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Liquid Crystalline Behaviors of Single-Walled Carbon Nanotubes in an Aqueous Sodium Cholate Dispersion

  • Keiko Kojima
    Keiko Kojima
    Department of Chemistry, University of Tsukuba, Tsukuba 305-8577, Japan
    Nano Carbon Device Research Center, National Institute of Advanced Industrial Science and Technology, Tsukuba 305-8565, Japan
    More by Keiko Kojima
  • Miho Aizawa
    Miho Aizawa
    Research Institute for Sustainable Chemistry, National Institute of Advanced Industrial Science and Technology, 1-1-1 Higashi, Tsukuba, Ibaraki 305-8565, Japan
    More by Miho Aizawa
  • Takahiro Yamamoto
    Takahiro Yamamoto
    Research Institute for Sustainable Chemistry, National Institute of Advanced Industrial Science and Technology, 1-1-1 Higashi, Tsukuba, Ibaraki 305-8565, Japan
  • Shun Muroga
    Shun Muroga
    Nano Carbon Device Research Center, National Institute of Advanced Industrial Science and Technology, Tsukuba 305-8565, Japan
    More by Shun Muroga
  • Kazufumi Kobashi
    Kazufumi Kobashi
    Nano Carbon Device Research Center, National Institute of Advanced Industrial Science and Technology, Tsukuba 305-8565, Japan
  • , and 
  • Toshiya Okazaki*
    Toshiya Okazaki
    Department of Chemistry, University of Tsukuba, Tsukuba 305-8577, Japan
    Nano Carbon Device Research Center, National Institute of Advanced Industrial Science and Technology, Tsukuba 305-8565, Japan
    *Email: [email protected]
Cite this: Langmuir 2022, 38, 29, 8899–8905
Publication Date (Web):July 11, 2022
https://doi.org/10.1021/acs.langmuir.2c01024
Copyright © 2022 American Chemical Society

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    Abstract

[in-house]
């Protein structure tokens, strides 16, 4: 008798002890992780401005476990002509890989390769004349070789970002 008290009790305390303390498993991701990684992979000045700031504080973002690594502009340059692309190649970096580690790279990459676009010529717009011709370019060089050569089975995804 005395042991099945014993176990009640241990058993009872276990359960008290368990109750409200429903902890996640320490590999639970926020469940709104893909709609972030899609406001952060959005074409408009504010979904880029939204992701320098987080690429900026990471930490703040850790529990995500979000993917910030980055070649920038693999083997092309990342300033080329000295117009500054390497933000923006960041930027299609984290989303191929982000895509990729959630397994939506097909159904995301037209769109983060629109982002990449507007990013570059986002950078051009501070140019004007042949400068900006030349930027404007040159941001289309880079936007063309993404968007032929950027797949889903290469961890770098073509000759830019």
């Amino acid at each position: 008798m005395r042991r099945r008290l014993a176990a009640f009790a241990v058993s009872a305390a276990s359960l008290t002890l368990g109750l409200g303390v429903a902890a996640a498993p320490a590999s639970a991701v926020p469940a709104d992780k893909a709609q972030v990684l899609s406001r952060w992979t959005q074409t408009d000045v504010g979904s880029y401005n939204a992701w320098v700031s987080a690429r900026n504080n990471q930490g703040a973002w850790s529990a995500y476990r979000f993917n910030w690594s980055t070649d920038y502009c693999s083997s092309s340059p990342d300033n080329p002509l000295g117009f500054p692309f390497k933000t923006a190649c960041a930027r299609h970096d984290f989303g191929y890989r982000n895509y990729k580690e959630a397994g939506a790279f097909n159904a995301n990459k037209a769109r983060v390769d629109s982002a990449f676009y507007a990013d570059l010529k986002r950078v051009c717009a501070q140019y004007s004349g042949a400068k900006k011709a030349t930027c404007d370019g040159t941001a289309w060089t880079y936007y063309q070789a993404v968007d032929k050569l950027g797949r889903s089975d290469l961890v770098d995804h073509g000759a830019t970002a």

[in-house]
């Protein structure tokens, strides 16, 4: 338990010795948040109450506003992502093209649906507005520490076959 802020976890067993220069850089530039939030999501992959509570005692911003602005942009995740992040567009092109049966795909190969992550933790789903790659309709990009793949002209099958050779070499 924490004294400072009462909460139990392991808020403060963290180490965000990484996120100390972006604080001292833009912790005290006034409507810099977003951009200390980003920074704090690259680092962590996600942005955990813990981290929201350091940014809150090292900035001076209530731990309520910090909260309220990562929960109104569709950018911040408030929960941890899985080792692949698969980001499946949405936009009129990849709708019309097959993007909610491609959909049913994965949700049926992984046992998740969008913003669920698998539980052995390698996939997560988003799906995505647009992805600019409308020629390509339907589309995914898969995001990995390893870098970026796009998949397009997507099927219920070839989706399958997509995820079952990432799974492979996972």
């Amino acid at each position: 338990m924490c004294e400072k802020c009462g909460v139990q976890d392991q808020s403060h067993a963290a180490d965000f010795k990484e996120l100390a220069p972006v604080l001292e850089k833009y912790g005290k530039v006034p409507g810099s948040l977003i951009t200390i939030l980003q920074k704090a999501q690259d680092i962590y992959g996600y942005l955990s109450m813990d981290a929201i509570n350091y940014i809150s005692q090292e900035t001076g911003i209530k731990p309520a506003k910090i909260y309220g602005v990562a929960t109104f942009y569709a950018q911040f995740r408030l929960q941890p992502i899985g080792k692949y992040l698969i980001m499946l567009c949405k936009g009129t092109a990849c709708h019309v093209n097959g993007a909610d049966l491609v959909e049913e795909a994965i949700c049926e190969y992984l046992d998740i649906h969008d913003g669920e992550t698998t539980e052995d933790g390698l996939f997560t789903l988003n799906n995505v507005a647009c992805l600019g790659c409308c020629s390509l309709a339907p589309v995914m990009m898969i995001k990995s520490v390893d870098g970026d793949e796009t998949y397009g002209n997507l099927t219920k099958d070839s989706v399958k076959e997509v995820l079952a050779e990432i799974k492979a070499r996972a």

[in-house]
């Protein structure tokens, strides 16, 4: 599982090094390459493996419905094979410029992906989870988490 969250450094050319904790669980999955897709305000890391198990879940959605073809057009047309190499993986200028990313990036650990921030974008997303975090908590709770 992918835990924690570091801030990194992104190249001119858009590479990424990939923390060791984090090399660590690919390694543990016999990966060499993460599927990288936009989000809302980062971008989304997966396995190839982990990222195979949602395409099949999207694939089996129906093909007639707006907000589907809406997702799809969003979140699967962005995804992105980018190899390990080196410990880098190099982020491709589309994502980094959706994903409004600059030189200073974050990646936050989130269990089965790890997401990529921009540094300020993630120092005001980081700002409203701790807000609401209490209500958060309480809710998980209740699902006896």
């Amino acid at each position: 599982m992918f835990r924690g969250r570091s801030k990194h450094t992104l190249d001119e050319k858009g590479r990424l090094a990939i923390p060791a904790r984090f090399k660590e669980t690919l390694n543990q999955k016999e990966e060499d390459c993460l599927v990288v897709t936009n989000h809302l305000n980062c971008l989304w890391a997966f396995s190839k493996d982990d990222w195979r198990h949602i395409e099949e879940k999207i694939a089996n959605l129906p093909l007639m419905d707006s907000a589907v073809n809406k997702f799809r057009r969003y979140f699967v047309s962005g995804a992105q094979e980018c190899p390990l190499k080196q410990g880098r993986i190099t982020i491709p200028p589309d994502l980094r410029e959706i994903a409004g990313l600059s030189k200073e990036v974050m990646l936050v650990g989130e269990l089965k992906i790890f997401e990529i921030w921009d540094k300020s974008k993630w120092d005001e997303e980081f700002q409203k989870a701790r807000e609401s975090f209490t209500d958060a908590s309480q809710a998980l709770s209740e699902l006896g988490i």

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    Controlling the alignment of single-walled carbon nanotubes (SWCNTs) on the macroscopic scale is critical for practical applications because SWCNTs are extremely anisotropic materials. One efficient technique is to create an effective SWCNT dispersion, which shows a liquid crystal (LC) phase. A strong acid treatment can realize SWCNT liquid crystalline dispersions. However, strong acids pose a substantial safety risk, which renders the process unfit for mass production. Herein, an isolated SWCNT dispersion displaying an LC behavior is prepared using sodium cholate without an acid treatment, and its phase transition behaviors are systematically investigated across the isotropic to biphasic to nematic phases. As the SWCNT concentration increases, the dispersion undergoes an isotropic-to-nematic phase transition in which the spindle-shaped LC droplets, or the so-called tactoids, and the Schlieren textures can be observed in the intermediate biphasic state and the nematic phase, respectively. The arrangements of SWCNTs in the tactoids and the Schlieren structures are directly investigated by polarized optical microscopy. The clear LC behaviors of the CNT dispersion suggest that the CNT orientations can be controlled by the normal surfactant-assisted method, which is a crucial advantage for the liquid-phase processing of CNT fibers and films.

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    The Supporting Information is available free of charge at https://pubs.acs.org/doi/10.1021/acs.langmuir.2c01024.

    • Typical TEM image of eDIPS–SWCNTs and diameter distribution of SWCNTs based on the TEM observations (Figure S1); optical absorption spectra of the SWCNT dispersions before and after ultrafiltration (Figure S2); and polarized optical microscopy image of the nematic phase (0.49 vol %) (Figure S3) (PDF)

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    Cited By

    This article is cited by 1 publications.

    1. Keiko Kojima, Hirokuni Jintoku, Yuki Kuwahara, Miho Aizawa, Takahiro Yamamoto, Shun Muroga, Kazufumi Kobashi, Toshiya Okazaki. Liquid-crystalline behaviors of single-walled carbon nanotube aqueous dispersions with different nanotube aspect ratios and surfactants. Applied Physics Express 2022, 15 (12) , 125003. https://doi.org/10.35848/1882-0786/aca23c